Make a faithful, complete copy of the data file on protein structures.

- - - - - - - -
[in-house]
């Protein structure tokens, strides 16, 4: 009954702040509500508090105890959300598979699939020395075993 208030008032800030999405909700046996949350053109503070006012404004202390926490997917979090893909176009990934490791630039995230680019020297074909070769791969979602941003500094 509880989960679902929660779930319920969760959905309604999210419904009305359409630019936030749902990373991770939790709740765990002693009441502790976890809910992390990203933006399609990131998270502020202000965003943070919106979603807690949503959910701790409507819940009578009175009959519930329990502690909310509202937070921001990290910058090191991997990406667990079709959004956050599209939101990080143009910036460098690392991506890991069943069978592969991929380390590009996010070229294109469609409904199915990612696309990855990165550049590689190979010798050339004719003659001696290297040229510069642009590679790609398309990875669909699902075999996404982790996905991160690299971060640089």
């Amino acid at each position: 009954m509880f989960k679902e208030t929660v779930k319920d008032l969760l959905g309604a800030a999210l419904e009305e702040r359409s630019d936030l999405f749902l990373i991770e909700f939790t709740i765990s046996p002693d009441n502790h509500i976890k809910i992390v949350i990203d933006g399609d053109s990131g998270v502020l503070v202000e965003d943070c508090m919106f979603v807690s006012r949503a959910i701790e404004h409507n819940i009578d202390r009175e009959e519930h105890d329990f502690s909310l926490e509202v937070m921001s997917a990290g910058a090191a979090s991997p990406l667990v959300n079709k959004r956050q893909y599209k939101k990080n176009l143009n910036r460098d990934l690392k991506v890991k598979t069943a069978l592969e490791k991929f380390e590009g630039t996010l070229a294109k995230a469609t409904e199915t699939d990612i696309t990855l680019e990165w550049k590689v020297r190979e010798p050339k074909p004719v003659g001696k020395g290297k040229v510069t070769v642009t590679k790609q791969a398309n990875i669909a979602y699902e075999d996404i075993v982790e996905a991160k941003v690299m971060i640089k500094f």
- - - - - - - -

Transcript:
[in-house]
């Protein structure tokens, strides 16, 4: 009954702040509500508090105890959300598979699939020395075993 208030008032800030999405909700046996949350053109503070006012404004202390926490997917979090893909176009990934490791630039995230680019020297074909070769791969979602941003500094 509880989960679902929660779930319920969760959905309604999210419904009305359409630019936030749902990373991770939790709740765990002693009441502790976890809910992390990203933006399609990131998270502020202000965003943070919106979603807690949503959910701790409507819940009578009175009959519930329990502690909310509202937070921001990290910058090191991997990406667990079709959004956050599209939101990080143009910036460098690392991506890991069943069978592969991929380390590009996010070229294109469609409904199915990612696309990855990165550049590689190979010798050339004719003659001696290297040229510069642009590679790609398309990875669909699902075999996404982790996905991160690299971060640089």
């Amino acid at each position: 009954m509880f989960k679902e208030t929660v779930k319920d008032l969760l959905g309604a800030a999210l419904e009305e702040r359409s630019d936030l999405f749902l990373i991770e909700f939790t709740i765990s046996p002693d009441n502790h509500i976890k809910i992390v949350i990203d933006g399609d053109s990131g998270v502020l503070v202000e965003d943070c508090m919106f979603v807690s006012r949503a959910i701790e404004h409507n819940i009578d202390r009175e009959e519930h105890d329990f502690s909310l926490e509202v937070m921001s997917a990290g910058a090191a979090s991997p990406l667990v959300n079709k959004r956050q893909y599209k939101k990080n176009l143009n910036r460098d990934l690392k991506v890991k598979t069943a069978l592969e490791k991929f380390e590009g630039t996010l070229a294109k995230a469609t409904e199915t699939d990612i696309t990855l680019e990165w550049k590689v020297r190979e010798p050339k074909p004719v003659g001696k020395g290297k040229v510069t070769v642009t590679k790609q791969a398309n990875i669909a979602y699902e075999d996404i075993v982790e996905a991160k941003v690299m971060i640089k500094f």